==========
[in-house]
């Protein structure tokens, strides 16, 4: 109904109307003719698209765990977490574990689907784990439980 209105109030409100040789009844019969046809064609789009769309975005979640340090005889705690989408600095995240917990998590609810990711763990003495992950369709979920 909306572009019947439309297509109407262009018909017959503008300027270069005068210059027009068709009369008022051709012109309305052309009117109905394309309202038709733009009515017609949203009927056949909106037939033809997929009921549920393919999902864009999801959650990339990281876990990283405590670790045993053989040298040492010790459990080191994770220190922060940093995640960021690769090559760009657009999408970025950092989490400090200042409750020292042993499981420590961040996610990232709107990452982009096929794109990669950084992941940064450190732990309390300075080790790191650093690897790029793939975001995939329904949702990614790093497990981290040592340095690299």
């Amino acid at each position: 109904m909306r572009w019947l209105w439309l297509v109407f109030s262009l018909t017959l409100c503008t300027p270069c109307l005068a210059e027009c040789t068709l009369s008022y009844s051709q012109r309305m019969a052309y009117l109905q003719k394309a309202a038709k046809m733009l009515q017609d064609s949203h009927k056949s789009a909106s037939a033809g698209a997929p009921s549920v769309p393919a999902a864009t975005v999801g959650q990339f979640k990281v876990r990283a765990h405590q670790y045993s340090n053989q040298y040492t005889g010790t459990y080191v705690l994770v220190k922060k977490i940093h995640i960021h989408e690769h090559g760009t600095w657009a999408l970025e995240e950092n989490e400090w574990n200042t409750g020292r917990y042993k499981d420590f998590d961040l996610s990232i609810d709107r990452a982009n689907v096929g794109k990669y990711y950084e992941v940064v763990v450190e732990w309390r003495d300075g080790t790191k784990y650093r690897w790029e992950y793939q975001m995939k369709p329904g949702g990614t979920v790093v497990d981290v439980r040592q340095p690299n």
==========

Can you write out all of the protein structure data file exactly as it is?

[in-house]
């Protein structure tokens, strides 16, 4: 109904109307003719698209765990977490574990689907784990439980 209105109030409100040789009844019969046809064609789009769309975005979640340090005889705690989408600095995240917990998590609810990711763990003495992950369709979920 909306572009019947439309297509109407262009018909017959503008300027270069005068210059027009068709009369008022051709012109309305052309009117109905394309309202038709733009009515017609949203009927056949909106037939033809997929009921549920393919999902864009999801959650990339990281876990990283405590670790045993053989040298040492010790459990080191994770220190922060940093995640960021690769090559760009657009999408970025950092989490400090200042409750020292042993499981420590961040996610990232709107990452982009096929794109990669950084992941940064450190732990309390300075080790790191650093690897790029793939975001995939329904949702990614790093497990981290040592340095690299």
């Amino acid at each position: 109904m909306r572009w019947l209105w439309l297509v109407f109030s262009l018909t017959l409100c503008t300027p270069c109307l005068a210059e027009c040789t068709l009369s008022y009844s051709q012109r309305m019969a052309y009117l109905q003719k394309a309202a038709k046809m733009l009515q017609d064609s949203h009927k056949s789009a909106s037939a033809g698209a997929p009921s549920v769309p393919a999902a864009t975005v999801g959650q990339f979640k990281v876990r990283a765990h405590q670790y045993s340090n053989q040298y040492t005889g010790t459990y080191v705690l994770v220190k922060k977490i940093h995640i960021h989408e690769h090559g760009t600095w657009a999408l970025e995240e950092n989490e400090w574990n200042t409750g020292r917990y042993k499981d420590f998590d961040l996610s990232i609810d709107r990452a982009n689907v096929g794109k990669y990711y950084e992941v940064v763990v450190e732990w309390r003495d300075g080790t790191k784990y650093r690897w790029e992950y793939q975001m995939k369709p329904g949702g990614t979920v790093v497990d981290v439980r040592q340095p690299n």